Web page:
As the father mentioned, a couple of months back he bought a cheap video camera which had the classic buttons for settings and usage. The boy wanted to play, so he opened the camera’s screen and started touching on it.

His disappointment was apparent and expressed vocally as the device did not respond when the boy touched the screen and he could not figure out another way of operating the device.

It occurred to me that when these kids start their own families it is possible that the technology that we use  currently may be obsolete … maybe we will not be in a position to understand new devices easily. Kind of like Robert Gu at the begining of Vernon Vinge’s Rainbow’s End. Or the scene from “Back to the future” where two kids try to play an old-school video game and shoot Indians. Michael J. Fox comes in order to show them how to play, grabs the gun which had a cable attached to it and starts pressing the trigger. Disappointed, one of the kids turns to Michael J. Fox and asks:  “You mean we have to use our hands ?”

Most of us have seen how things  began and evolved regarding mobile phones or PCs. I got my first mobile phone at the age of 21 and if I go back in time I remember I was one of the few kids that had a PC at the age of 10. It was a very powerful machine with a V20 Processor and a 20 MB HDD. By today’s standards, not enough even for a cheap mobile phone…

New generations may take technology for-granted, and probably will not be able to fully appreciate the steps that led us to today’s technology. Whether it is necessary to understand these steps is a different matter.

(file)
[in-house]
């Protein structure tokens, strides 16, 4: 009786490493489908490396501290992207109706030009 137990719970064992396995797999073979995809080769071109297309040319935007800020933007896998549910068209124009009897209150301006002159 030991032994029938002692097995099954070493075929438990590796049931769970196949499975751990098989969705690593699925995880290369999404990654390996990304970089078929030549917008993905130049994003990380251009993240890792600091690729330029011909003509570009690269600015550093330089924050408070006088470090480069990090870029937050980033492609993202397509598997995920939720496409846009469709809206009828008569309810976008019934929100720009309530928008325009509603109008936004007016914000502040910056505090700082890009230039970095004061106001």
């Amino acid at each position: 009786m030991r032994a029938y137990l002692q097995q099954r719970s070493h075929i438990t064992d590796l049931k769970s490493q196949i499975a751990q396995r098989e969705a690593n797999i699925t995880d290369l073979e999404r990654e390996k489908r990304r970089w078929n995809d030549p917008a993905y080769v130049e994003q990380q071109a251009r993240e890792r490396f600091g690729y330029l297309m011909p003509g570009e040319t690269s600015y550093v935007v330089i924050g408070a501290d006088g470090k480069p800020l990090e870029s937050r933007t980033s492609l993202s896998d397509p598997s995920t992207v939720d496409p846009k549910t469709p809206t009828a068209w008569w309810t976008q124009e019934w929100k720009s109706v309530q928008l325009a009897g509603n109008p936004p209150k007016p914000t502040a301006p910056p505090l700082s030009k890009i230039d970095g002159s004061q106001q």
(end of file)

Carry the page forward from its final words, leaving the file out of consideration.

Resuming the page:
And it came to us…

Here we are today talking about AR & VR in small “smart” devices and a dozen other concepts that kids will probably use from an early age. How will that affect their creativity and technological progress. Will it hinder it, or will it open new possibilities and allow creators thing in a different way than we are. We are hopping for the latter.

Allaboutmusic.gr #Layar layer from Synthetic Toys!

The All About Music Portal is a collection of interesting spots for the music professional and enthusiast in Greece, including listings of Recordings/Rehearsal Studios, Live Stages, Music companies, Music-related Spots, Shops & Schools.

Synthetic Toys has created, on behalf of All About Music a layer for Layar’s AR browser, enabling users to locate the aforementioned points of interest using their mobile phone. The layer is named ‘All About Music’ and is viewable in Greece. Music enthusiasts can now point their phones, locate studios, shops and music related spots nearby, find their way there, link to their websites and call to book that rehearsal this afternoon.

All about Music Layar layer screenshots

All About Music said:

This application really transforms the service we provide to our audience. Now all the information for the musician is available literally at their fingertips! This is great times for augmented reality applications. Think of musician’s city tours. Think of music points of interest. We at All About Music are thankful to Synthetic Toys and Layar for opening all these new perspectives.”

Synthetic Toys said:
For us it was a prime opportunity, to create a layer of Layar’s AR browser, addressed to an audience that is very much connected to modern technology, and can put it into use. We have been involved with AR research for quite some time and for us to build this layer was very rewarding. Layar’s support was excellent through the process. Moreover, it is a pleasure to support with such a feature the effort of our friends at All About Music, in what is one of the very few layers for Greece!

If you come to Greece and want to check which bands play around tonight and find your way there, be sure to check All About Music for Layar, by Synthetic Toys.